While the Treasury Wine Estates Ltd (ASX: TWE) share price has largely remained stagnant for a year, the price of their premium top-shelf wine (Penfolds Grange) has risen to $1,000. Penfolds’ 2016 and 2017 Grange vintages came with a price tag of around $950. Penfolds managing director Tom King has stated that he believes his customers have a strong desire for premium wines, with a shifting perspective to buy less expensive wines than more cheap wines. “We see increasing demand for Penfolds luxury wines in all markets around the world.” Ultimately, this could prove to be a telling point to see how much Wine enthusiasts enjoy the product. We’re seeing luxury markets go from strength to strength so it’s interesting to see how this will fare even in a high inflation environment.
Smart Money upside #79
Because people don’t often talk about the full ins and outs of their money, it’s hard to learn lessons from hearing what good and bad choices other people make. This story is from one of our clients to help you take your money game to the next level.
Individual; early 40’s with income of approximately $130K. Total assets worth $600k. Saving about $2K annually.
Understanding where and how to invest savings that are currently in an offset account. Eager to use the funds to generate larger medium-term goals.
What they wanted from us / the advice process
Education, confidence in a plan, models to illustrate a future based on different decisions, and a better understanding of how to use funds to build wealth.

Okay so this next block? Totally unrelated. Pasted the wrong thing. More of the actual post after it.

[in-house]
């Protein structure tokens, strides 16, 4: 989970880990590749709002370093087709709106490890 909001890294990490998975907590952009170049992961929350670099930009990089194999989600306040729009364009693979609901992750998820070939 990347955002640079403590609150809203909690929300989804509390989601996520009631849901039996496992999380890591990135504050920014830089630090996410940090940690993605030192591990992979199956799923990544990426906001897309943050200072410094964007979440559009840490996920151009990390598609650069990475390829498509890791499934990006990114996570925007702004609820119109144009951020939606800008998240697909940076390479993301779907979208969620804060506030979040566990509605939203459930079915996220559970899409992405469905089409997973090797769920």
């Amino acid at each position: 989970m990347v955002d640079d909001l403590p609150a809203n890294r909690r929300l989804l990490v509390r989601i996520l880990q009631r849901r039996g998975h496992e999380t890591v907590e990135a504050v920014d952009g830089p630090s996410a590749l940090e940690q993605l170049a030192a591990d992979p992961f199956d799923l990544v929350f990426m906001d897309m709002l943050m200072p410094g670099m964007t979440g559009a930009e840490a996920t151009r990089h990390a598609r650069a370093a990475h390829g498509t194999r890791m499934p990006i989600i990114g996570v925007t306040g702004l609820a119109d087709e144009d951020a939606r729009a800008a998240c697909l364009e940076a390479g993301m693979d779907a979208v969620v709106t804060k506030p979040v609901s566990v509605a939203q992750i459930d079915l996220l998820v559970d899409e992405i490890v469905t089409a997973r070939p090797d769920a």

What success looks like for them
A solid return on investments, on track, to upgrade their home in 2-4 years. Ability to regularly travel and maintain current lifestyle by having confidence in their financial situation.
What money strategy they were following before we went through the planning process
What money strategy they choose to pursue from our planning work
Investing into a diversified investment portfolio, setting up a solid banking structure, building an emergency fund as a safehold, reallocating superannuation to a more cost-effective fund that aligns closer to their goals and risk profile, and setting up an estate plan.
Key benefits of going through the process
Understanding what a good investment is, getting over the fear of paralysis with investments, and a clear plan to get to where I want to go. The modelling showed me what is achievable should I follow certain paths.
Value of advice after all advice fees year one: $7k
Year 20 upside after advice fees: $800k
If this story resonates and you want to chat about how to get these sorts of results, you can book an intro call here.
Giving update of the week
This week one of our amazing clients had a baby, so we’ve celebrated by helping 100 women in Kenya with desperately needed medical support and childbirth assistance. This is all part of our ongoing commitment to make a difference in the lives of our clients and simultaneously make an impact on our world through our partnership with B1G1 (Buy 1 Give 1). You can check out more information about our giving here.
Money hack of the week: How to know all your money options.
Figuring out what to compromise on your money journey can be challenging, but finding the right person to help can make all the difference. I recently talked to Chris Bates about the intricacies of decision-making when it comes to mortgages and how a mortgage broker can help. Check out our full chat here.